The Importance of Finishing Stuff…No Matter What (Part Uno)


I was ten years old when I started writing (if you want to call it that; there were a lot of run on sentences and a good amount of plagiarism involved back then; I like to think I’ve moved on from the plagiarism part). But, it wasn’t until I was around 20 that I actually finished something. It was a really bad short story for a college writing class about a supernatural painter that captured his subjects’ souls in his art. Very Twilight Zone, though not like one of the cool Richard Matheson ones.

But even so, it was a big deal, actually finishing something. I had started (and failed to finish) dozens of stories before that. I would start them, hit some kind of wall, get disillusioned, then get pulled into writing something new, where the pattern would repeat all over. It wasn’t until I finally had the responsibility of a deadline for a class that I actually pushed through and got it done.

So what was the problem? And why is it important as a writer to finish anything?

Well, beyond the obvious (you can’t do anything with something not completed), I think there are a few reasons. Let’s look at one of them…

First, what do we actually mean when we say “finish” something.

In this case, it doesn’t just mean to stop working on something…it means to have a completed story, from beginning to resolution, opening sentence to final line…no matter what.

And by “no matter what” we mean no matter how crappy or inane or ill formed it is (and if it’s a first draft, it probably will be all of those things).

For young writers (myself included at the time) the pattern goes pretty much like how I described above, the cyclical starting and abandoning of projects. But why? It’s because when you start something new(script, novel, comic book) it’s all exciting and energizing. It self motivates. Words come easy, because you’re writing all the scenes and moments you’ve been seeing in your head for however long. The  moments probably aren’t connected to each other or cohesive yet, but you know they will be eventually, so you plunge ahead.

Inevitably though, these moments in your head run out. And all the blanks you’ve been needing to fill in for the plot and the characters and the theme are all that’s left. And there are a lot of them. And they stare at you. Waiting…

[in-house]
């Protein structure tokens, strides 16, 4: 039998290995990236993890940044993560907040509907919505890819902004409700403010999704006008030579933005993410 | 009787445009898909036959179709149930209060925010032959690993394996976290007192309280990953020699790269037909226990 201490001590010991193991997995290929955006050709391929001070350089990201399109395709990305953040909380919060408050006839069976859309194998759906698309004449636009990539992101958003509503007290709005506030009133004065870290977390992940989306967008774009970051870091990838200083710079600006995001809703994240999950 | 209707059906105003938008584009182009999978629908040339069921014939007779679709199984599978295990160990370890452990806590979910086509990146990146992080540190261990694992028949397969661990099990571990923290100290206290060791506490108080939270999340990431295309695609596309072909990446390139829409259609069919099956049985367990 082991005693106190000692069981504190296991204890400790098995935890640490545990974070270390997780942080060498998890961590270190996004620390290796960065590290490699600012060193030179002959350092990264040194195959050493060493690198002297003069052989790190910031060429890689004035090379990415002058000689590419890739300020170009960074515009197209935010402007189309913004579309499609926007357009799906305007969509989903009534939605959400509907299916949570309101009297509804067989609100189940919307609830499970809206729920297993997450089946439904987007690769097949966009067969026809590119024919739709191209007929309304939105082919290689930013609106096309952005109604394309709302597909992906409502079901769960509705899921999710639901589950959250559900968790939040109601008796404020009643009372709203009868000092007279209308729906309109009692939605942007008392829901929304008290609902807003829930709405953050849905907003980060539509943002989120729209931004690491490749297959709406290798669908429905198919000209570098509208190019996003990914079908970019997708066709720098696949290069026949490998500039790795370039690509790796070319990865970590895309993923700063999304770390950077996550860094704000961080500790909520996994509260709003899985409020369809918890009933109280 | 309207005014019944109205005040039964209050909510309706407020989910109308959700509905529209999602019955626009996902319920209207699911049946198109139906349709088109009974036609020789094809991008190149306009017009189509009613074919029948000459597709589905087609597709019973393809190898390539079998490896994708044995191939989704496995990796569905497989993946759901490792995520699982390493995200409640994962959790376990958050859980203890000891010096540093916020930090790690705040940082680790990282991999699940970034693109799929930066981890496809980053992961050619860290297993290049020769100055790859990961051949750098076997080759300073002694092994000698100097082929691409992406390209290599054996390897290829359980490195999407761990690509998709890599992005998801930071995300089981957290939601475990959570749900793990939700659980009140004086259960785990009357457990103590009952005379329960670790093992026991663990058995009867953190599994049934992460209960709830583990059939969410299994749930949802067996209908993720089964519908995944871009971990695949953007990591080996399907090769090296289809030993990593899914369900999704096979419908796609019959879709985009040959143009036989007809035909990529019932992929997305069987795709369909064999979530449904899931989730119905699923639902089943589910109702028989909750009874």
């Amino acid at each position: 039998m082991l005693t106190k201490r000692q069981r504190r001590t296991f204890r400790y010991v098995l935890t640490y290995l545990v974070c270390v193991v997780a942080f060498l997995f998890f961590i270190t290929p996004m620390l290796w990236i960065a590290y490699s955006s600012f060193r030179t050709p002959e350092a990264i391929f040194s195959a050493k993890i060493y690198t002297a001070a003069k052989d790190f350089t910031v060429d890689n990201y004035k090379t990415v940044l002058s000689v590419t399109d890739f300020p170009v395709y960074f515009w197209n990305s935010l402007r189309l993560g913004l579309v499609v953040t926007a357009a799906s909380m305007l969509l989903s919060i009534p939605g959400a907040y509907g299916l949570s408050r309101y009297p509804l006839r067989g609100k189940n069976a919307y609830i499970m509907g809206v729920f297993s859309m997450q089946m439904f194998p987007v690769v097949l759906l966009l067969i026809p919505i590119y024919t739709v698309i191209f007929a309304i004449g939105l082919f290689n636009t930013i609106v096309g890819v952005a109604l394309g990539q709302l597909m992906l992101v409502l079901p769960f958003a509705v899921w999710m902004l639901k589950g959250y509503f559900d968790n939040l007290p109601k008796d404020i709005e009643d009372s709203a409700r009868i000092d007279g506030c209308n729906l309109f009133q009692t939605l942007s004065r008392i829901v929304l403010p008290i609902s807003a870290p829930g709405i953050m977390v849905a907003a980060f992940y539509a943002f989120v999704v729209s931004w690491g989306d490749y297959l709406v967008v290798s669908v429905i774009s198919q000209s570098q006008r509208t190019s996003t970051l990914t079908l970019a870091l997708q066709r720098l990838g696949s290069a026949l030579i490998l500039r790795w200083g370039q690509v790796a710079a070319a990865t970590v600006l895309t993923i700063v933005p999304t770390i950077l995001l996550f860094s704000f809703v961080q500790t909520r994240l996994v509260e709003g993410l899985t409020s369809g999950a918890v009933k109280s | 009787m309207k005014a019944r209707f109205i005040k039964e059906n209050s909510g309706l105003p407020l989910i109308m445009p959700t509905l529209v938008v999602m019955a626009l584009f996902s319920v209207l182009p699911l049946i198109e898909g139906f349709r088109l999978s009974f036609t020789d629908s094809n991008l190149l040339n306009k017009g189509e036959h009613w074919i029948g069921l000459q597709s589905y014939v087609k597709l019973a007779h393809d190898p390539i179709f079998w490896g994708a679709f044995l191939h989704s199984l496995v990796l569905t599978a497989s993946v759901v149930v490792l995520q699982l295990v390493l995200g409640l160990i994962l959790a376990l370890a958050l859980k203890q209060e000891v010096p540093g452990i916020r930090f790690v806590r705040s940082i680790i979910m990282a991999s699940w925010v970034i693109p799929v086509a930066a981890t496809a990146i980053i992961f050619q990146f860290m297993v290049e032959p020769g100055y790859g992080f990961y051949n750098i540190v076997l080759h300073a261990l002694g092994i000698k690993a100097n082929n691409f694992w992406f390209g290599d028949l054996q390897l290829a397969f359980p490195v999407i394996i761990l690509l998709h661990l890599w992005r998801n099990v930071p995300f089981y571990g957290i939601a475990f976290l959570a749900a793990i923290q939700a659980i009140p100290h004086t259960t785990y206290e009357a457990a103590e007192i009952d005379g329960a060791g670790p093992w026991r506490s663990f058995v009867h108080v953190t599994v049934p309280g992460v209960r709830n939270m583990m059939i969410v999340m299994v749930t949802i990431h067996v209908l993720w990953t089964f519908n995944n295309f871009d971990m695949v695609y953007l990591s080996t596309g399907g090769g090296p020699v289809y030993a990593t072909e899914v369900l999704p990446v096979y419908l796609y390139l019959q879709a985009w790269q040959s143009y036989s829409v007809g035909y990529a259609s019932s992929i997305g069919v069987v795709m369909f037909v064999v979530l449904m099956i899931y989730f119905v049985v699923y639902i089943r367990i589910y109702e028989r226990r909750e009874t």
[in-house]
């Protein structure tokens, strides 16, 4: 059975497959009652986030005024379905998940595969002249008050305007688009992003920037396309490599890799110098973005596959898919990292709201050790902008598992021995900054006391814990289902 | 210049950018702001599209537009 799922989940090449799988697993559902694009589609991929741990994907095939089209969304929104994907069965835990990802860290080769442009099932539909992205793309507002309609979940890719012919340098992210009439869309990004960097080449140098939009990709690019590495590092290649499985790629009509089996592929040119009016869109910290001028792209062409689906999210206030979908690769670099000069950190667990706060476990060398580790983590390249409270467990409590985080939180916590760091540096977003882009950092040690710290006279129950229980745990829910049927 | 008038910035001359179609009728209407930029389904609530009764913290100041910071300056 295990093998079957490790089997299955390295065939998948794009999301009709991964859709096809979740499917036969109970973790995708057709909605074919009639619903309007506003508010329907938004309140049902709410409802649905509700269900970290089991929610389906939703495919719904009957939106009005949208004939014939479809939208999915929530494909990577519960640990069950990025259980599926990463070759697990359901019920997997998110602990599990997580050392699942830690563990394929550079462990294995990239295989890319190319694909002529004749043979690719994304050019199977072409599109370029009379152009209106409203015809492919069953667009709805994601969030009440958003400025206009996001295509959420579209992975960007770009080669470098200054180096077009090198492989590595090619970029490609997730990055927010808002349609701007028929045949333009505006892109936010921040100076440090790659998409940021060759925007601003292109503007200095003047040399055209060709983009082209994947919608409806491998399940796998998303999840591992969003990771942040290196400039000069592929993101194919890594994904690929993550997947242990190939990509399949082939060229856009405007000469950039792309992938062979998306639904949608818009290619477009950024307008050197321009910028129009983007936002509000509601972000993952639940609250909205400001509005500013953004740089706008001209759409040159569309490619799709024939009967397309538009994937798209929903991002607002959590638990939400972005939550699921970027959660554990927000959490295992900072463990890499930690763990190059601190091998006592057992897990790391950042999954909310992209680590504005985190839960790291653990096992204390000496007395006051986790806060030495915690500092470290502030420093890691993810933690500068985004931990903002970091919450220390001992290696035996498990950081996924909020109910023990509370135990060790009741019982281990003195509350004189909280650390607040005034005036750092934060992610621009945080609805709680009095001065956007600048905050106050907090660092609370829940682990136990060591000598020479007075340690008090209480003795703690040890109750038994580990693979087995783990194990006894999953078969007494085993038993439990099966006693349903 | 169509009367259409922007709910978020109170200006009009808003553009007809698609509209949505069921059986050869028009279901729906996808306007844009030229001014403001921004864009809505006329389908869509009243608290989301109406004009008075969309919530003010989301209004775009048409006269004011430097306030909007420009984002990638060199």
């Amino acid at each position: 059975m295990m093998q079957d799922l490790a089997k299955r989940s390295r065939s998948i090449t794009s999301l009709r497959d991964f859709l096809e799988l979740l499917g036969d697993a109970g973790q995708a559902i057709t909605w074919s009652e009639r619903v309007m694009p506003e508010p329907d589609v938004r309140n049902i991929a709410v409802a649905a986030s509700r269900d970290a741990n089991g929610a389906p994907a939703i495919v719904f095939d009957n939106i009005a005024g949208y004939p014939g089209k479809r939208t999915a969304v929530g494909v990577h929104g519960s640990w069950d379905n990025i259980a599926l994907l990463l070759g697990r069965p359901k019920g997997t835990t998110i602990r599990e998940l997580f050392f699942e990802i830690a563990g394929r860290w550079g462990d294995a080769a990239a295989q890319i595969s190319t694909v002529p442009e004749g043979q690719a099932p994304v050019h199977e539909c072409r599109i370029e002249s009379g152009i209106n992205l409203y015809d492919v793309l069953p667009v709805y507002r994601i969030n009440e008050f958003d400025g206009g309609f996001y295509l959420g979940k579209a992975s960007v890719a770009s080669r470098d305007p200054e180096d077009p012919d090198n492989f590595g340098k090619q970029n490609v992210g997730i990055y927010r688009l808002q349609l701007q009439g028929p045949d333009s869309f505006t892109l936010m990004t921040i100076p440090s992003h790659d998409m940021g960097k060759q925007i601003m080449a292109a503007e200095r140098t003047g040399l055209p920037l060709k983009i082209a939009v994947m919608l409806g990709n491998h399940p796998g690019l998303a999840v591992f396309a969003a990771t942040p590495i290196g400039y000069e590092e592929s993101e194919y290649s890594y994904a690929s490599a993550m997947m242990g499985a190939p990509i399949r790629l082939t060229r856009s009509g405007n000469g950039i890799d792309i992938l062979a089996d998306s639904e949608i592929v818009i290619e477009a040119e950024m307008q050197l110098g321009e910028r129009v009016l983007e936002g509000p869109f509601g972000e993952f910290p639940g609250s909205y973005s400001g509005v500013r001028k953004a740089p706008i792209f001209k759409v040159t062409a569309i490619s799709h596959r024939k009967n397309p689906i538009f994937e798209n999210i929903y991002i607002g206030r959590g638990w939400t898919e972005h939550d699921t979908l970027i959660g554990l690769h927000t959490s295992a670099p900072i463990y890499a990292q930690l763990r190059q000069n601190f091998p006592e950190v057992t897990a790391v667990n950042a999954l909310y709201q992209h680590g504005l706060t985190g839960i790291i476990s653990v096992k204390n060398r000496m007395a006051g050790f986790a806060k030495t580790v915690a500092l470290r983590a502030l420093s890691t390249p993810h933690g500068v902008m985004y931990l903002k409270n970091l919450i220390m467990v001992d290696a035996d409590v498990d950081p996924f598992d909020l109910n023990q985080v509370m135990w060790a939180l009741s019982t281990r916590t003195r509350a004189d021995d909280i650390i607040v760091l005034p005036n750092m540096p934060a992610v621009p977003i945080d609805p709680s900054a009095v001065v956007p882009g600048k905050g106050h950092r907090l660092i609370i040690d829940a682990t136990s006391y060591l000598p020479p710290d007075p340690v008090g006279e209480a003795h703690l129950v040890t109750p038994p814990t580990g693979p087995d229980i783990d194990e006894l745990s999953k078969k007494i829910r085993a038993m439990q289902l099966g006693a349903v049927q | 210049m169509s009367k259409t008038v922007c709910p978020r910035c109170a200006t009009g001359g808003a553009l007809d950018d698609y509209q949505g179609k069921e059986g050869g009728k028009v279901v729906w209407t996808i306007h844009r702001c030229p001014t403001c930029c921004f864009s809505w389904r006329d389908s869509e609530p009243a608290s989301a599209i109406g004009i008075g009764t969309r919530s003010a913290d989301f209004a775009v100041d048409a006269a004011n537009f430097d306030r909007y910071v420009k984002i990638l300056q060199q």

This is the inevitable moment when writing ceases to be the joyous fountain of creativity you may expect and instead…becomes work. And work, isn’t something most people want to do.

When I’m asked what writing is really like, I tell people, “Actually, it’s a lot of this…” and then mime the Thinker statue, with my fist under my chin.

Because it is like that. More than most books on the craft of writing that we read will tell you.

Fifty percent of my time writing is spent figuring stuff out. Why does the transition between these plot points feel weird. Why does this dialogue make me cringe? Why is my heroine walking right into the clearly very dangerous haunted house?

When writers hit this point…the allure can wear off quick. What was coming so easily before now has become tedious. The words that were flowing previously have stifled, because…well, now you have to figure out what they are and why they are. Its not in your head anymore.

The truth is, this is how writing is for most writers. There are exceptions, authors who just sit down, crack their knuckles, and the words gush out of them like someone had turned a spicket. But those are the minority, I promise. At least ones producing stuff you’d want to read.

Even the most prolific writers out there, at the end of the day, have to punch the time card, sit down and just…think. And work through problems. And find solutions that turn out to pose even more problems that then have to be answered. Over and over again. Until they have a finished narrative, which may or may not be any good.

That is why finishing something is a milestone. Finishing something with true forethought and intention is a victory. Doing so, puts you at a different stage of your career and progress as an artist.

No matter how bad that draft is, it is a triumph, because you had to sit and think and work to make it a reality, piece by piece. You constructed something. Making it a goal to finish your project will pay great dividends for you in the future, because, like most things in life, the first time is the most difficult time.

The advice I give to other writers is not to see writing being difficult as a sign that you are in some way failing, or that you are somehow less of a writer than others who you most likely (falsely) believe churn out their master works with relative ease. There is a reason someone like George R. R. Martin takes years between books, and it is not because he is lazy. It is because in a series like Game of Thrones, he has a lot of loose ends to track and creative problems to solve. He is busy thinking

As important as this reason is for completing a project, though, in my opinion there’s actually an entirely different reason…and it might be even more important. I’ll talk about that in another post.

In the meantime, if you’re a writer (or another type of artist) what was the first thing you truly finished? And did finishing things get easier after that?

If you actually made it through this entire post, maybe you’d like to read something that’s actually entertaining of mine (we can all hope, at least). My new novel The Razor launches November 27th, from Tor. Sign up for my mailing list, and I’ll give you a free copy of the first chapter.

Winds guide you…

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